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Football Season, Health Appetizers

Sysco Shape September 2013


Football fans tend to eat more when their team loses a game. That’s according to new research from INSEAD, an overseas graduate business school. Although INSEAD’s campuses are in France, Singapore and Abu Dhabi, a marketing professor and a graduate student at the school decided to research eating habits of U.S. football fans.

The researchers looked at people’s food consumption in more than two dozen U.S. cities during two National Football League (NFL) seasons. The results: fans of the losing team consumed 16 percent more saturated fats and 10 percent more calories, and supporters of the winning team ate 9 percent less saturated fat and 5 percent fewer calories. People were especially likely to eat unhealthy foods if the team lost unexpectedly, by a narrow margin, or against a team of equal strength.

The study authors, Pierre Chandon and Yann Cornil, offered this advice to football fans: “After a defeat, write down what is really important to you in life.”

Or maybe they can reach for healthier foods.

People eat before and during games, too, no matter how their team is performing. As football season begins, some consumers buy more chips, dip and maybe prepared hot appetizers from their local supermarkets. Others look to restaurants—everything from delivery and takeout outlets to sports bars to casual dining eateries—to supply them with their game-day cravings. Others splurge for tickets and enjoy all their football snacking at the football stadiums.

Operators are responding with new, innovative foods. Some chefs are creating more healthful ways to present appetizers. “When we write menus for the stadium, we always try to write in healthy additions to the packages,” says Mark Cornish, the Aramark chef at Reliant Stadium, where the Houston Texans play.Football Fans

Philadelphia-based Aramark, the food and beverage partner for 11 NFL teams, added new items to several stadium menus last year. Some of the foods reflected fans’ desire to eat more local foods, and some were healthier versions of longtime favorites. Among the new items:

  • Barbecue Pork Nacho - pulled pork, cheesy corn, pit smoked beans, pickles, red onions and Heinz Field signature barbecue sauce, at Heinz Field, home of the Pittsburgh Steelers.
  • Crab Nacho - crab dip, jack cheese, tomatoes and scallions, at M&T Bank Stadium, home of the Baltimore Ravens.
  • Chicken Florentine Nacho - chicken artichoke florentine sauce and parmesan cheese, at Paul Brown Stadium, home of the Cincinnati Bengals.

Also, Aramark introduced or expanded its gluten-free options in several stadiums, including M&T Bank Stadium, which now offers gluten-free chicken tenders and sweet potato fries. Lincoln Financial Field, where the Philadelphia Eagles play, sells gluten-free hot dogs and buns. Several stadiums offer gluten-free beer and pretzels.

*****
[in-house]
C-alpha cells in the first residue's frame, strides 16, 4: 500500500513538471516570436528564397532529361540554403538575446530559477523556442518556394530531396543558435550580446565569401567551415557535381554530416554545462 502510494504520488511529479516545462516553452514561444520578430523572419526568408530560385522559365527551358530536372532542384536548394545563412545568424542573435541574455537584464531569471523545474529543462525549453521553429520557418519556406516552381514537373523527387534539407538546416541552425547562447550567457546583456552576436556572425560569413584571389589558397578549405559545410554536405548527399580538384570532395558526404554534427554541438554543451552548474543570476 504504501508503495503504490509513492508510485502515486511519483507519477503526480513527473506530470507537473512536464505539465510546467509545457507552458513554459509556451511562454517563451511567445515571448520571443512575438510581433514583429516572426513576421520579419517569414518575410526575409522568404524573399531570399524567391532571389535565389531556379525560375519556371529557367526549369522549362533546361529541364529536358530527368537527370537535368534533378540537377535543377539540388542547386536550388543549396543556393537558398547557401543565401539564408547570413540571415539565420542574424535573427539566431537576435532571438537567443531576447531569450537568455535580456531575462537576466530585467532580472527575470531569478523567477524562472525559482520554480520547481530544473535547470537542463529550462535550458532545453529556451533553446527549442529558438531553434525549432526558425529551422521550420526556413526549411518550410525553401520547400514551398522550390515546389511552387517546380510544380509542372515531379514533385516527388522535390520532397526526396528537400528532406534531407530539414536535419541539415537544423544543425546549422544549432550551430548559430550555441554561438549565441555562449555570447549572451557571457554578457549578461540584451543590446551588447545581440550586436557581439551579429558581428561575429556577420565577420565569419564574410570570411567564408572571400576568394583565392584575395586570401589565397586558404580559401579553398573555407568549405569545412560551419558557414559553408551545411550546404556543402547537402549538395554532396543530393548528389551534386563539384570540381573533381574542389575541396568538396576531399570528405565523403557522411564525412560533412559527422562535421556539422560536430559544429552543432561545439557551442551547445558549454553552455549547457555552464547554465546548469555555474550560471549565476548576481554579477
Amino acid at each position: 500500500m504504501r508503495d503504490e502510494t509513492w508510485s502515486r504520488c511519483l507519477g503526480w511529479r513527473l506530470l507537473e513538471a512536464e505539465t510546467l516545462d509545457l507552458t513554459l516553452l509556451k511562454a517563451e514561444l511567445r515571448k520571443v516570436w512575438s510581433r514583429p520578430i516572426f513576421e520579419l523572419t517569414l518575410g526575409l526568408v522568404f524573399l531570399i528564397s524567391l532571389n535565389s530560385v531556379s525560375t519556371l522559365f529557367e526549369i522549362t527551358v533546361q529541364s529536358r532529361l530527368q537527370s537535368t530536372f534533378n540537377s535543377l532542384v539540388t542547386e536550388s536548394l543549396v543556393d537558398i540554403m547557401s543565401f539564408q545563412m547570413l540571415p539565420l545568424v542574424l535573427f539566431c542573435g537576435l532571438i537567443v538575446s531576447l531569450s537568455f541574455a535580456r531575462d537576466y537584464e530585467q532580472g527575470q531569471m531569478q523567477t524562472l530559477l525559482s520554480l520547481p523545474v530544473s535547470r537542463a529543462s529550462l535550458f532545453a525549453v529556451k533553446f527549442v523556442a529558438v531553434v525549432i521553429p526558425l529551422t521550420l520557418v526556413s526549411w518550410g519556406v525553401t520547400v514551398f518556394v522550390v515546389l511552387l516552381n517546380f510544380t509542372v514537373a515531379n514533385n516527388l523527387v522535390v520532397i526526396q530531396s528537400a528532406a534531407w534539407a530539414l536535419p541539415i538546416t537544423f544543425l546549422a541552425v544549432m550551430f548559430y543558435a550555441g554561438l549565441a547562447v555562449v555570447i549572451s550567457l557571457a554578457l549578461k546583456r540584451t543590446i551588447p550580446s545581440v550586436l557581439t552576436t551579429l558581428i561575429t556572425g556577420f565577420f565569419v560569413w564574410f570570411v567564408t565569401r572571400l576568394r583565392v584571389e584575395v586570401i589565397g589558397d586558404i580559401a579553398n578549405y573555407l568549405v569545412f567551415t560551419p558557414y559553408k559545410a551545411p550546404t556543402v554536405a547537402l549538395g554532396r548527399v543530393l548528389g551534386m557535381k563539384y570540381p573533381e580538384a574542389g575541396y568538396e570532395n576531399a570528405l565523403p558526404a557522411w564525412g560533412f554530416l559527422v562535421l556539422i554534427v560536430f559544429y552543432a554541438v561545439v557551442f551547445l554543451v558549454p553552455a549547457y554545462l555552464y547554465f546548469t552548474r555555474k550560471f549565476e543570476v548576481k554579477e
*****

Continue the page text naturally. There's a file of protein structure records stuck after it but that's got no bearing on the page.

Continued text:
In addition, Paul Brown Stadium has created the “TriHealth Live Better Options” menu that includes better-for-you options. (TriHealth is a healthcare system in Cincinnati.) Among the menu items is a meatless Black Bean Burger, which has fewer calories and fat than meat burgers, and is served with salsa and jalapenos. The Hummus and Pita Chips menu item is high in protein and contains healthy fats. Another snack option is almonds, which provide antioxidants, protein, fiber and calcium.

There also are some healthy appetizers on the stadiums’ catering menus. At Soldier Field in Chicago, the appetizer selection includes:

  • Artisan Cheese and Sausage board, with regional cheeses, fresh and dried fruits, cured sausages and gourmet crackers.
  • Seasonal Fruit display, with an array of melons, citrus, whole fruits and berries.
  • Bruschetta Trio, with olive tapenade, marinated vegetables and tomato basil toppings served with garlic crostini.
  • Farmers Market Crudites, with seasonal vegetables and roasted vegetable dip.

Of course, not everyone can attend a live football game. Restaurants are hosting fantasy football parties and game-day events. Some of their healthy appetizers include:

  • Edamame, soy beans steamed with kosher salt
  • Shrimp tacos with cabbage slaw, pico de gallo, brown rice and black beans
  • Flatbreads with roasted vegetables, and low-fat mozzarella
  • Sliders, mini burgers with lean ground turkey on whole-wheat buns
  • Chicken quesadillas with cheese, guacamole and salsa

Football fans also prepare their own foods, often coming up with healthier versions of their favorite restaurant appetizers. A quick Internet search for “healthy appetizers” uncovers many ideas for variations, such as:

  • Soft pretzels with mustard (instead of cheese sauce)
  • Baked Buffalo chicken bits (instead of fried)
  • Deviled eggs with Greek yogurt or olive oil mayonnaise.

Operators can borrow these ideas to update their offerings. Think salsa instead of cheese, grilled instead of fried, pita chips instead of potato chips. Appetizers can be healthful just because they are smaller portions than entrees. Another current trend is sharable appetizers, which can be a healthy alternative because they allow people to customize the size of the appetizer, the sauces and how much of a portion they take.

The goal is to satisfy fans’ food cravings in a fun, delicious and healthy way, no matter what happens on the field.